Photo: Atle Staalesen

Amid state go-ahead for Arctic coal, growing doubts about big dig

State experts approve VostokCoal’s plans to export millions of tons of black rocks from the Taymyr Peninsula, but the grand project might not materialize.
December 13, 2019

State consultancy company Glavgosexpertiza in early December issued a positive assessment of the projected coal mine on the northern tip of peninsula Taymyr.

The assessment regards the Nizhnelemberovsky coal pit, a deposit that is part of one of VostokCoal’s licenses in the area. The field is located about 20 km from the town of Dikson and is believed to hold 67 million tons.

Included in the assessment is the development of two open pits, dump areas for rocks, as well as a reloading point, machinery buildings and other objects, the Glavgosexpertiza informs.

Vostok Coal controls a number of licenses in the region that has got the name Taybass. Resource estimates for the area amount to as much as 186 billion tons of coal. Among the markets for the coal is believed to be India

The positive assessment from Glavgosexpertiza is believed to put VostokCoal one step closer to extraction. But there are still a number of uncertainties connected with the company’s plans for the region.

Company leaders Dmitry Bosov and Aleksandr Isaev have repeatedly stressed that they by year 2025 will be able to export up to 19 million tons of coal per year from the Taybass area and that it consequently will be a key stakeholder in development on the Northern Sea Route.

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The volumes of coal have been included in the government’s various estimates for future shipments on the Arctic route.

However, far from everyone is confident that VostokCoal will be able to deliver. The Russian Ministry of Natural Resources have previously expressed skepticism about the plans.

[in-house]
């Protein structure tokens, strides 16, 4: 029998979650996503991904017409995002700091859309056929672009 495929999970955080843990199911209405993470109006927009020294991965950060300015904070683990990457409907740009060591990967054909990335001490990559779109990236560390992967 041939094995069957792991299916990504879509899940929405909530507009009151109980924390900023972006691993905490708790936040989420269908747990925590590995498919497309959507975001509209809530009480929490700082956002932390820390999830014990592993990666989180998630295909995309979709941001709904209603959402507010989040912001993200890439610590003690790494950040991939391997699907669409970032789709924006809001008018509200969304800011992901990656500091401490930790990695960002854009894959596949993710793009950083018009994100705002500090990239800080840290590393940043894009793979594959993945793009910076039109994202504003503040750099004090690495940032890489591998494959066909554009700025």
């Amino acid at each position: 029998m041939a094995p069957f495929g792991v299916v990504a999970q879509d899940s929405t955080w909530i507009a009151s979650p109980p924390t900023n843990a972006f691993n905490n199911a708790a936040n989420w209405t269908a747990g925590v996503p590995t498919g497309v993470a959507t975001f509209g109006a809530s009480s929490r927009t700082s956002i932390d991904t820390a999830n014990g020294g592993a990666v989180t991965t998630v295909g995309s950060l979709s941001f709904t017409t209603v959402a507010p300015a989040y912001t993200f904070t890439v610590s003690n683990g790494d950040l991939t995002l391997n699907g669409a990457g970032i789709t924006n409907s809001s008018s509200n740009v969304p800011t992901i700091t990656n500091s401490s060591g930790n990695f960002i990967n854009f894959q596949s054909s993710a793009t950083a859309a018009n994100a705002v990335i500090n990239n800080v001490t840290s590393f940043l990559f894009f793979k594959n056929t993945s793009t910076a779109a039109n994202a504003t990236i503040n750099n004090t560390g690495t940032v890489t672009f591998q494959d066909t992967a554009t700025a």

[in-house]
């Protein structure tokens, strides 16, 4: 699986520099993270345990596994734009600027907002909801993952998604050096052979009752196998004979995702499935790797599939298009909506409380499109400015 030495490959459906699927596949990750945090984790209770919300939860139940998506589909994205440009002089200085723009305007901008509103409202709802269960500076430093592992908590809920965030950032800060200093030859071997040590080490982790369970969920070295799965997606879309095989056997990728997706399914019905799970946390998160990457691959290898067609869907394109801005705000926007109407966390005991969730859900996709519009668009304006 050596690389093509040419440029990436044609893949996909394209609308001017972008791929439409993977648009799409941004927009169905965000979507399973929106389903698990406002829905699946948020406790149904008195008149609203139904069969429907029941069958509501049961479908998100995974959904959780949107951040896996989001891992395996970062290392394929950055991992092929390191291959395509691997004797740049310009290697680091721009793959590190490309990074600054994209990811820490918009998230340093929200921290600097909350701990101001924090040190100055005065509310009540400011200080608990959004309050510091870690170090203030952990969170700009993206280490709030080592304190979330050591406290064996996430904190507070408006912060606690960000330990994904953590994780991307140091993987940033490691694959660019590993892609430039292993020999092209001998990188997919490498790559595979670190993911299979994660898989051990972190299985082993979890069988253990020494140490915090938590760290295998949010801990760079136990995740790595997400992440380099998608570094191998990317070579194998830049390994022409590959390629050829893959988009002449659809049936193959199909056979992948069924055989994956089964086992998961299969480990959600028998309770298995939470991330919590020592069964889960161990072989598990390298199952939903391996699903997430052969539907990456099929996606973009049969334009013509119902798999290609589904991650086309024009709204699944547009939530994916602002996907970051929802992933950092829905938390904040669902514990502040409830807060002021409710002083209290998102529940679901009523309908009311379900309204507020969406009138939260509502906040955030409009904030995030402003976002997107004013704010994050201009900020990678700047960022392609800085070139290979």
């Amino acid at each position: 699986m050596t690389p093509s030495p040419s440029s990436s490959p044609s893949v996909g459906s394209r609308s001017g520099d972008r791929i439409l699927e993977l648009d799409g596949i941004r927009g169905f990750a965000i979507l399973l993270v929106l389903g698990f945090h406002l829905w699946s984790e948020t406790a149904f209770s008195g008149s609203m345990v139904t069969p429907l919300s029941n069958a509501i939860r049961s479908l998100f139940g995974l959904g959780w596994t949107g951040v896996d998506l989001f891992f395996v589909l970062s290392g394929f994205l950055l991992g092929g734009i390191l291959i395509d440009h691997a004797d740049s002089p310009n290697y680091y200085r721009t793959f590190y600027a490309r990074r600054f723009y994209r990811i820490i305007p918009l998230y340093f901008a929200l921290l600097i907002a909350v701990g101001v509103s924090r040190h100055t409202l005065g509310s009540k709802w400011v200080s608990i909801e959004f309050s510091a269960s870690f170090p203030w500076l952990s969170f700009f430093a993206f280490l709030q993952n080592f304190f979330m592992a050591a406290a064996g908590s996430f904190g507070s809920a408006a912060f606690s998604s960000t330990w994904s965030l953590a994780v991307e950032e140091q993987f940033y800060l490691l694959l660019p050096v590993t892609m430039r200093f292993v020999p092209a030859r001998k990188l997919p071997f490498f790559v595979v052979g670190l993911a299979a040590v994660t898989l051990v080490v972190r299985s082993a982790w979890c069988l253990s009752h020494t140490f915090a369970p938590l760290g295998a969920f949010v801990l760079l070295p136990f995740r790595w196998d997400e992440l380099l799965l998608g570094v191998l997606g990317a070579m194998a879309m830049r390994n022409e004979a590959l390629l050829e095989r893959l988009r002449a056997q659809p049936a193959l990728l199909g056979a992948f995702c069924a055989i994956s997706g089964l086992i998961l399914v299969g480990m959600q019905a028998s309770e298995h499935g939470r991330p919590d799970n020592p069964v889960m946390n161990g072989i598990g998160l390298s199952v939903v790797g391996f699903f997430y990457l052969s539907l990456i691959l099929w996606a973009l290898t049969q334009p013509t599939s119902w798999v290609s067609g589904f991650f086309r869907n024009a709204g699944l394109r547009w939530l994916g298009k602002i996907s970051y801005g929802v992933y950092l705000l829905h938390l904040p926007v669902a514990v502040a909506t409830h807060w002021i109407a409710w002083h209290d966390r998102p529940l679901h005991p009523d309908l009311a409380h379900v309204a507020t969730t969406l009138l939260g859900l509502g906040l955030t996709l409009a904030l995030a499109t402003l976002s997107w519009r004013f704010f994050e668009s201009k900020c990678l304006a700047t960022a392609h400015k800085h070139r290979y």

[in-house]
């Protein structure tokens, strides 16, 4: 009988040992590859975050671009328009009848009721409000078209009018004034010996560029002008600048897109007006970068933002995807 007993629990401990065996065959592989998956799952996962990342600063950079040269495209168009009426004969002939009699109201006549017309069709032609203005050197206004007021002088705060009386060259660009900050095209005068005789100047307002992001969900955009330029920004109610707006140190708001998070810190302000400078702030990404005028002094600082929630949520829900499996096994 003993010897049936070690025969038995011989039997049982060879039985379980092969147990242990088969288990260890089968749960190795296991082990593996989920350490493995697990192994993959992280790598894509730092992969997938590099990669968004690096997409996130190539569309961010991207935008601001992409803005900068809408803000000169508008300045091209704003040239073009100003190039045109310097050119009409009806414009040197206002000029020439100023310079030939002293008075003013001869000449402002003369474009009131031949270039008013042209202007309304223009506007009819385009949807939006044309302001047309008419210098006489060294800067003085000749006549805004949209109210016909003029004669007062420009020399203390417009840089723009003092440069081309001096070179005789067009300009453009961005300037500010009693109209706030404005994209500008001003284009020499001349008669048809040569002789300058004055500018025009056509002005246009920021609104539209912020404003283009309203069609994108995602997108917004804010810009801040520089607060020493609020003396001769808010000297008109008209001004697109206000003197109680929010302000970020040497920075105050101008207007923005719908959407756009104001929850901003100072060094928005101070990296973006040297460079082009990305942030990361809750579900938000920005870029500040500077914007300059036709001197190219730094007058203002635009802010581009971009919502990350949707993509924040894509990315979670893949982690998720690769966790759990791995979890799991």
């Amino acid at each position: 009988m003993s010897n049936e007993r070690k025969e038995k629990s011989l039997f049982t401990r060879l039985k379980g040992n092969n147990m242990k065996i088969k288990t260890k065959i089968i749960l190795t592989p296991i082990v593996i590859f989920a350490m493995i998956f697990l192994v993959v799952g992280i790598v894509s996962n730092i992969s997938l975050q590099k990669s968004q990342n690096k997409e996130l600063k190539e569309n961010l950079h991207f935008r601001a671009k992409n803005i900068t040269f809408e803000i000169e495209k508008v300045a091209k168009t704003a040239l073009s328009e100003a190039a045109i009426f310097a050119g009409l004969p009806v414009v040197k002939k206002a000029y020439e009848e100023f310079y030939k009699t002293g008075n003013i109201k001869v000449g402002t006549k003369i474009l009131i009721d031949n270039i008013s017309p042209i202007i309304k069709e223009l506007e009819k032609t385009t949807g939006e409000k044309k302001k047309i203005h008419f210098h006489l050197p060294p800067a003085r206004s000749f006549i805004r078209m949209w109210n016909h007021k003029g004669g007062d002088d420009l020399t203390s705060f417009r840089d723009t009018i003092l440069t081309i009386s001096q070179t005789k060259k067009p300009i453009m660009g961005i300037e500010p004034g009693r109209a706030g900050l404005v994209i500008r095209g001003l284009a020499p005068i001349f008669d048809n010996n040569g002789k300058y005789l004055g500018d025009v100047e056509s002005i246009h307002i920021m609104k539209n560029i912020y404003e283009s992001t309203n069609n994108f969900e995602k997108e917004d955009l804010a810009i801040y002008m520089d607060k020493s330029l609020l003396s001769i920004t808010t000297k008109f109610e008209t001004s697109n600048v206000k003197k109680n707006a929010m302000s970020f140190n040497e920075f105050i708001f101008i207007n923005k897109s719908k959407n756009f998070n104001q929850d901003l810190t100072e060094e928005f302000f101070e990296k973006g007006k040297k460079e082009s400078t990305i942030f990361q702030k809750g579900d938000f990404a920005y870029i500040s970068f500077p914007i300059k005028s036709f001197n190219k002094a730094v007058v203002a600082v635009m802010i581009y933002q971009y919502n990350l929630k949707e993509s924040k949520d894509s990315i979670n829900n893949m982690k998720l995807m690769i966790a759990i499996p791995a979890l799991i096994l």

Also Rosatom and its leader of the Northern Sea Route Directorate Vyacheslav Ruksha appears to have certain reservations about the project.

 

Vyacheslav Ruksha is director of the Northern Sea Route Directorate. Photo: Thomas Nilsen

 

In an interview with newspaper Kommersant, Ruksha makes clear that he believes the coal project can be developed, but that the company now is under growing time pressure.

According to Ruksha, VostokCoal has over the last year failed to deliver progress.

«VostokCoal was to proceed with the next step of the project already in March, but until this day it has still not started up on site,» Ruksha says, and adds that he really hopes there will be progress in the course of winter.

«It is now important that the company makes a decision to finally start developing the project, at least from February 2020,» he underlines and explains that it will be difficult for the company to get the ships needed for the shipments through the icy water.

Ruksha also points at the difficulties that VostokCoal has had with state environmental authority Rosprirodnadzor.

The skepticism notwithstanding, VostokCoal and its leaders have firm support among many of the powerful government officials that now grapple with the question how to bring goods volumes on the NSR to 80 million tons by year 2025 in line with requests from President Putin.

In December this year it became known that the State Transport Leasing Company might ultimately invest in the Taymyr coal project. A new subsidiary unit recently established by the company is to engage in infrastructure projects and the projected seaport and cool terminal on the Taymyr coast is among its possible investment objects, Kommersant reported.

From before the State Transport Licensing Company has invested in the Lavna coal terminal in Murmansk.

 

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